Impressions of Meeker from a foreign exchange student | Rio Blanco Herald Times

Lea Knapp is an exchange student from South Tyrol, Italy.

MEEKER | Meeker remains relatively undiscovered so it’s always interesting to hear an outsider’s point of view about their impression of the community. At the high school this year we have two foreign exchange students; this week we’ll hear from Lea Knapp from Italy. 

Lea is staying with Blaine and Ann Franklin this year. Knapp is from a small village in northern Italy called South Tyrol. Tyrol, like Meeker, is surrounded by nature and is a popular destination for hiking, skiing and biking. The abundance of nature we have here makes her feel more at home in Meeker. Because of the placement of her village, Lea’s first language is German, but she also speaks Italian, English and French. 

With the holiday season coming up, it will be interesting to see what she thinks of our american holidays. In Italy they don’t celebrate Halloween or Thanksgiving and their Christmas is also a little different. Their most important holidays are Christian holidays like Christmas, Easter and All Saints. 

When she first came to Meeker she was very impressed. She said, “It was like I thought it would be. I really like the small town, with a lot of wildlife and nature around it.” For the time that she’s been here, she’s enjoyed the different culture and seeing the architecture here.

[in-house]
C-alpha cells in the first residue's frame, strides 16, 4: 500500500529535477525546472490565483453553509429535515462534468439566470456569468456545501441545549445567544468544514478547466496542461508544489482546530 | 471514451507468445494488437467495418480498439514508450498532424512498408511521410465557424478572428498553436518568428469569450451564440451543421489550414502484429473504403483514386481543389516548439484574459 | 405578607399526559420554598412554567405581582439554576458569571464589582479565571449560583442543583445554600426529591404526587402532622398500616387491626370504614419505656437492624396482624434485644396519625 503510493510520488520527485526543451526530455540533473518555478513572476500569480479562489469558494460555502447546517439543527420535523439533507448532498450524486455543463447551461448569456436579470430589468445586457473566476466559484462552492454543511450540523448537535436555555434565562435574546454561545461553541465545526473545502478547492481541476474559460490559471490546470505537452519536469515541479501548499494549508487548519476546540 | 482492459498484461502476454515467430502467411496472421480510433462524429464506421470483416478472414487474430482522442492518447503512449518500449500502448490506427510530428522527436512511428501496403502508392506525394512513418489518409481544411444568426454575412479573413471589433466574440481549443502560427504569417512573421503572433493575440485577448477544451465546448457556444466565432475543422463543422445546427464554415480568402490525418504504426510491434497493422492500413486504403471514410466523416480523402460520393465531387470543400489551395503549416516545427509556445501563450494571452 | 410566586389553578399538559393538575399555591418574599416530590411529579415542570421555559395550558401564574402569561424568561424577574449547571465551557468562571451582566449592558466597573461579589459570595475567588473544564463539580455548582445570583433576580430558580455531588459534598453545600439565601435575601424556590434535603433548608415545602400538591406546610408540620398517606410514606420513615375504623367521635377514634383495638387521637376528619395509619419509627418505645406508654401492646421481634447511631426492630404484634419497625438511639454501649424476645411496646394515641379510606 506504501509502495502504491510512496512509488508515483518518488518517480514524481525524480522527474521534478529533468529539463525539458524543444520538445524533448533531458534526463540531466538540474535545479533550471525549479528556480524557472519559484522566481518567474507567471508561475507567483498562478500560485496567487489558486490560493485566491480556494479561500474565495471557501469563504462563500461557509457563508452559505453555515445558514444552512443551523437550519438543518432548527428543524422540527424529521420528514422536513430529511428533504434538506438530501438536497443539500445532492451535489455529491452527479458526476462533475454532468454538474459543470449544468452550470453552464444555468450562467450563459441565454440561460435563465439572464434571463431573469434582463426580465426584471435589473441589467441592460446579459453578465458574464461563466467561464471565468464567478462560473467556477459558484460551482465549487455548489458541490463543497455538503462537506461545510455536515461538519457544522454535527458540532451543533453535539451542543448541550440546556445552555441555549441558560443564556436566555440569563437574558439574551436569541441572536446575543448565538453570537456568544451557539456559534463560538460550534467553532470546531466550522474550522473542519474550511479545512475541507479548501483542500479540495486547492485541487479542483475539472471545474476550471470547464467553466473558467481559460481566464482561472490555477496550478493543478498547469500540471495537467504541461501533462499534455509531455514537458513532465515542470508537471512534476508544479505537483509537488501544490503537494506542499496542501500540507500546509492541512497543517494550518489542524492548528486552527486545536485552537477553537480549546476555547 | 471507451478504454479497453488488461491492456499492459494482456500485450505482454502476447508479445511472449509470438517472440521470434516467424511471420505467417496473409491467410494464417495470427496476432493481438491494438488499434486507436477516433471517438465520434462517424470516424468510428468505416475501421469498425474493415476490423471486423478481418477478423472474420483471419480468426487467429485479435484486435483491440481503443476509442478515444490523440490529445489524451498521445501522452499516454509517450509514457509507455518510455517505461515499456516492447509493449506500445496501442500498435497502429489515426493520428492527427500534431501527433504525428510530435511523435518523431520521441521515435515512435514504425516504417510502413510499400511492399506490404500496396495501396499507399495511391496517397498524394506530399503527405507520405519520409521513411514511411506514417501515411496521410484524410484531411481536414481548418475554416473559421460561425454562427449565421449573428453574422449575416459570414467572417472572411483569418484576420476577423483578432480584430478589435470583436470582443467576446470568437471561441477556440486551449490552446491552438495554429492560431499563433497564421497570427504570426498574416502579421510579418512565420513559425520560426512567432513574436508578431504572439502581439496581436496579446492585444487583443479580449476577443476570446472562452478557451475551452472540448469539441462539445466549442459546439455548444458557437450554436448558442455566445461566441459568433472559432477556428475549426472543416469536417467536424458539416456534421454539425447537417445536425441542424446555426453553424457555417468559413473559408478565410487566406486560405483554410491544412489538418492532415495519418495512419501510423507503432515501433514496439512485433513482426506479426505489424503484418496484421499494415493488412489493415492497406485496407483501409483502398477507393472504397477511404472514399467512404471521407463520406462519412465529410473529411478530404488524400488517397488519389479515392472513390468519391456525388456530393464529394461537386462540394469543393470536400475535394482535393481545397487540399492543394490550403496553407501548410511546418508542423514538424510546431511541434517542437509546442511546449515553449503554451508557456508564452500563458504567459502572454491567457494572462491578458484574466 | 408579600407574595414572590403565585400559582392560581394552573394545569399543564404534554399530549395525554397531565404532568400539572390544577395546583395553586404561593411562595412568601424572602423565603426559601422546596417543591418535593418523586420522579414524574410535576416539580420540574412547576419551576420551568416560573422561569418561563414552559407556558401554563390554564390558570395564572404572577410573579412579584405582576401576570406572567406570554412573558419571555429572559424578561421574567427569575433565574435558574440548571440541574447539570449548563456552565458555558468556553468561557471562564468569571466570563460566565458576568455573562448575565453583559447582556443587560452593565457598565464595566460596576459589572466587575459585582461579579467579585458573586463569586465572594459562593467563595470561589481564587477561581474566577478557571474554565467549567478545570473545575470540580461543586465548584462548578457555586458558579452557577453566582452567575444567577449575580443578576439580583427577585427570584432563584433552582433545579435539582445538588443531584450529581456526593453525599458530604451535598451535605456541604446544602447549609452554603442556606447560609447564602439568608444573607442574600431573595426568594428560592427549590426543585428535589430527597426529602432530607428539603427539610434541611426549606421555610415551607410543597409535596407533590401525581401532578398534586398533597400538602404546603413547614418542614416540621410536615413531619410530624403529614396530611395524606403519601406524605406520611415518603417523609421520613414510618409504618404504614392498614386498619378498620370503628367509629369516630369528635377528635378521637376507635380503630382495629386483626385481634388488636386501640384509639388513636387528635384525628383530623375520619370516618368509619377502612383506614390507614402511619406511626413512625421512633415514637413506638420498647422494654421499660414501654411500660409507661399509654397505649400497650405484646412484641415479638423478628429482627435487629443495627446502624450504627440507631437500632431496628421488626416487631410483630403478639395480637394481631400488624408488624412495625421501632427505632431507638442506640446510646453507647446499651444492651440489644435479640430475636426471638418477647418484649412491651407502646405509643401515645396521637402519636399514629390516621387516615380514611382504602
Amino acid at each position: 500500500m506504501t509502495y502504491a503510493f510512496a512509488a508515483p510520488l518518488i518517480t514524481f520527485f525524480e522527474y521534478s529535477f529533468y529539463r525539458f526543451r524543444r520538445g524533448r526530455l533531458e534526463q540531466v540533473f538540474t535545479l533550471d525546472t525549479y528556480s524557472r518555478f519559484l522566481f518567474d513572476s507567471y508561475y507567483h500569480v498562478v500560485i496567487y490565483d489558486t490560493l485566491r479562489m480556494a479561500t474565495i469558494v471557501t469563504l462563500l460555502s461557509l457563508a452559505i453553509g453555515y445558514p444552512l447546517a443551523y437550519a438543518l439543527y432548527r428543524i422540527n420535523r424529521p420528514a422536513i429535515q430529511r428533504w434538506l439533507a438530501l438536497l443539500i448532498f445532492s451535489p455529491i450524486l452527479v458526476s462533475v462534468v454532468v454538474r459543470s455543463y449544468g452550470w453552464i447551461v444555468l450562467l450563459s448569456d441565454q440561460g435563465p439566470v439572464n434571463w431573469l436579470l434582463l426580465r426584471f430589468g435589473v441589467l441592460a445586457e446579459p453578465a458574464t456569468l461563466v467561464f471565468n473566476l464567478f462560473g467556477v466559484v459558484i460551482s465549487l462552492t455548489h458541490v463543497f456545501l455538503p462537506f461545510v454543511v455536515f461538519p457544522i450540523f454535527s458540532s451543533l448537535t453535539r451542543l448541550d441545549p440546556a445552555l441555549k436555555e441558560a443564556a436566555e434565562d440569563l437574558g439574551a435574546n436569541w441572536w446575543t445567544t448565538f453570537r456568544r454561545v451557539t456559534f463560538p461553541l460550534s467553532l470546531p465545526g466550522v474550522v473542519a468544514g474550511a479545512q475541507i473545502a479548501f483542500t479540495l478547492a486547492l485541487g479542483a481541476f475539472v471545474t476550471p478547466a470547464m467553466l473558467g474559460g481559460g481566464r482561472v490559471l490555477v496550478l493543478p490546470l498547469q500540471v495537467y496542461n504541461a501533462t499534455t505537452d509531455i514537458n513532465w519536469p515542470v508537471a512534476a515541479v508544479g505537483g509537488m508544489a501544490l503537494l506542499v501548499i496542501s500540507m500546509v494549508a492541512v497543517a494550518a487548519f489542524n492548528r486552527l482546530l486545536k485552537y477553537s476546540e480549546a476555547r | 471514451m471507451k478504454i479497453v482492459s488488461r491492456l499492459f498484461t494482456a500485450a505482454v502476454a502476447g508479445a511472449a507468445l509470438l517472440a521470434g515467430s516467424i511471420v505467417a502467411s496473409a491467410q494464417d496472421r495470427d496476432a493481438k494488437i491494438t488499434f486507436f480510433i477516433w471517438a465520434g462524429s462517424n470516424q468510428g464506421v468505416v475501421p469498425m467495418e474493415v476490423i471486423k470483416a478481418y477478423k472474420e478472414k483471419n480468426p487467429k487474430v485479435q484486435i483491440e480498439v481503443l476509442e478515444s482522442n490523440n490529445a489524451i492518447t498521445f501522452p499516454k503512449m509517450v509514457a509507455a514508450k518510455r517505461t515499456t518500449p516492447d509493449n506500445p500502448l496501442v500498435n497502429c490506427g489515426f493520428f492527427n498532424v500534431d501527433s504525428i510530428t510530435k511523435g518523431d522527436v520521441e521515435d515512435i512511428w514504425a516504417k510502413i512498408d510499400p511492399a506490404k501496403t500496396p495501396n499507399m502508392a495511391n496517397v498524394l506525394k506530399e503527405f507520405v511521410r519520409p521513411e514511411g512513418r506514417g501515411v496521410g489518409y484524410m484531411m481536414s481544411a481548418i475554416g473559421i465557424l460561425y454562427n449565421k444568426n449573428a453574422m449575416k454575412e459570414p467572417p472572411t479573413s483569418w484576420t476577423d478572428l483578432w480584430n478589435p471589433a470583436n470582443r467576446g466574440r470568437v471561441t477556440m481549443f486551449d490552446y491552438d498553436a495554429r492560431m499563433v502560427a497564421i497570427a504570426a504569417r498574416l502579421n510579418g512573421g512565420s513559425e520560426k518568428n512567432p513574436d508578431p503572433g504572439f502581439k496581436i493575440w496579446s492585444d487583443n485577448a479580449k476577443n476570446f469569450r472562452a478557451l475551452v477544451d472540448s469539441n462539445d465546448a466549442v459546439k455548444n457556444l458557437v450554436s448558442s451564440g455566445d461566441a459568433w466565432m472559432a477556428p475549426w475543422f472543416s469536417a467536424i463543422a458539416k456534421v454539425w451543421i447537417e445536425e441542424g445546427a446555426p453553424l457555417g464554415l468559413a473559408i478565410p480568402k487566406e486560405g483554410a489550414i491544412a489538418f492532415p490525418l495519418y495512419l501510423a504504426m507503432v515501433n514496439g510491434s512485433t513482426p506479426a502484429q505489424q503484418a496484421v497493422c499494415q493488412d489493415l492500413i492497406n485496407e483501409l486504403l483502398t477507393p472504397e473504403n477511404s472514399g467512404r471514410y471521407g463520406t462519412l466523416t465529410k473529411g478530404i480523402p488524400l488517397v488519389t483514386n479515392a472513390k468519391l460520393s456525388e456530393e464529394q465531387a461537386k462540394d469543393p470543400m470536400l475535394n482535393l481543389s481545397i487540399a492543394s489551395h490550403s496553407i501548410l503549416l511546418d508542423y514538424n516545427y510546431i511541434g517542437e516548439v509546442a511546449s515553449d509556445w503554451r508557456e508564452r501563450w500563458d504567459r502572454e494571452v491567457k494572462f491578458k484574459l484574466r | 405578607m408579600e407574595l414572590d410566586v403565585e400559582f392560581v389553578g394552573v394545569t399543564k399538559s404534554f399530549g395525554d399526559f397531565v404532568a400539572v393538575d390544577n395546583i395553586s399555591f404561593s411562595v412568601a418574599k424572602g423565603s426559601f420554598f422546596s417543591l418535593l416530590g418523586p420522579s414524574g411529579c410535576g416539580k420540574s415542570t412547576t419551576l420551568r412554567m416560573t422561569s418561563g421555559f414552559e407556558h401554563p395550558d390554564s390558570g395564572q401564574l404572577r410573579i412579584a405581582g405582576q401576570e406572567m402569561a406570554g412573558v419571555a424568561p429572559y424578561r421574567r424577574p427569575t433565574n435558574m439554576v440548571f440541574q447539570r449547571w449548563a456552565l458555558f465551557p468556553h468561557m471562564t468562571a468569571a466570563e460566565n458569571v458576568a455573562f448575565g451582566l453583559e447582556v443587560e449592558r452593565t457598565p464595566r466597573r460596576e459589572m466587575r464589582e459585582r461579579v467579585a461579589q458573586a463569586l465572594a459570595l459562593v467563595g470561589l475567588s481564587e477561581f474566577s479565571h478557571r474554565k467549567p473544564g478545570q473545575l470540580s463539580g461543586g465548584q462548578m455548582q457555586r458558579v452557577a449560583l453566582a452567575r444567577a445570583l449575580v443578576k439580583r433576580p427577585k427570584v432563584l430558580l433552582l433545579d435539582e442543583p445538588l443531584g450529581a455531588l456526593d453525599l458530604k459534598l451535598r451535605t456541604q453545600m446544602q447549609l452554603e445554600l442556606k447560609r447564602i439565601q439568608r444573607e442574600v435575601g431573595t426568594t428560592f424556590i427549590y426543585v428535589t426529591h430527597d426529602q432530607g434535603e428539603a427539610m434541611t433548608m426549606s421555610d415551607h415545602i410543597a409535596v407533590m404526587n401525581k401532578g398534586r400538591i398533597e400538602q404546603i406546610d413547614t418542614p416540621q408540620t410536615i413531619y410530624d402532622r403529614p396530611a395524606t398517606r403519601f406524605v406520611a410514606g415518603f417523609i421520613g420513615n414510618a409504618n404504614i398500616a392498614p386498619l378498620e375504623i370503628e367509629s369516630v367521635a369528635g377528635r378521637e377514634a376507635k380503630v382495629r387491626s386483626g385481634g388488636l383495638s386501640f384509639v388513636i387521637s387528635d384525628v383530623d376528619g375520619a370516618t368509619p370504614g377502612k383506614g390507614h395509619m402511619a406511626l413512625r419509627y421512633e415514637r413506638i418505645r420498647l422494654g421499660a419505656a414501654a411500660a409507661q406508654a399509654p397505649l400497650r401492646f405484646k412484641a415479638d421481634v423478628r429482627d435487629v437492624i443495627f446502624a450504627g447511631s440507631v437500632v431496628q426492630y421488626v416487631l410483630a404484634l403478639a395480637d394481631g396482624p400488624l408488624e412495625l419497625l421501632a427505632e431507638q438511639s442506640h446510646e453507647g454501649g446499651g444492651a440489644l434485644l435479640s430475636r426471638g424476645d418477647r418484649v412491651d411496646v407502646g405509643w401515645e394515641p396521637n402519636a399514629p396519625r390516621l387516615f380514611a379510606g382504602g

As expected, the Italian and American cuisine are pretty different. Back in Italy they eat more pizza, potatoes and pasta rather than the primarily meat dishes we have here. Aside from family, Italian and Tyrolean food is what she misses most. 

It’s also interesting to hear how the Italian government handled the COVID-19 pandemic. Schools were the first to close when COVID-19 broke out and much like here they were under the impression that they would be able to go back after a couple of weeks. That obviously didn’t happen. Only people with necessary jobs got to go to work and you had to have a necessary reason to leave the house. Like most of the U.S. they got put into quarantine. Although theirs was much more enforced. They had soldiers and police officers in every town enforcing the stay at home order. After two months in quarantine they were able to leave the house without giving the officers a reason. 

Now in Italy things have slowly gone back to the new normal. Schools are open again and they participate in sports. They still wear masks when social distancing is not possible or inside of shops. 

Overall, Meeker has impressed Lea with its scenery and small town vibe. It’s been a little bit of a cultural shock and she certainly misses home. She says that she is more than happy with her decision and she looks forward to what is to come.

Special to the Herald Times


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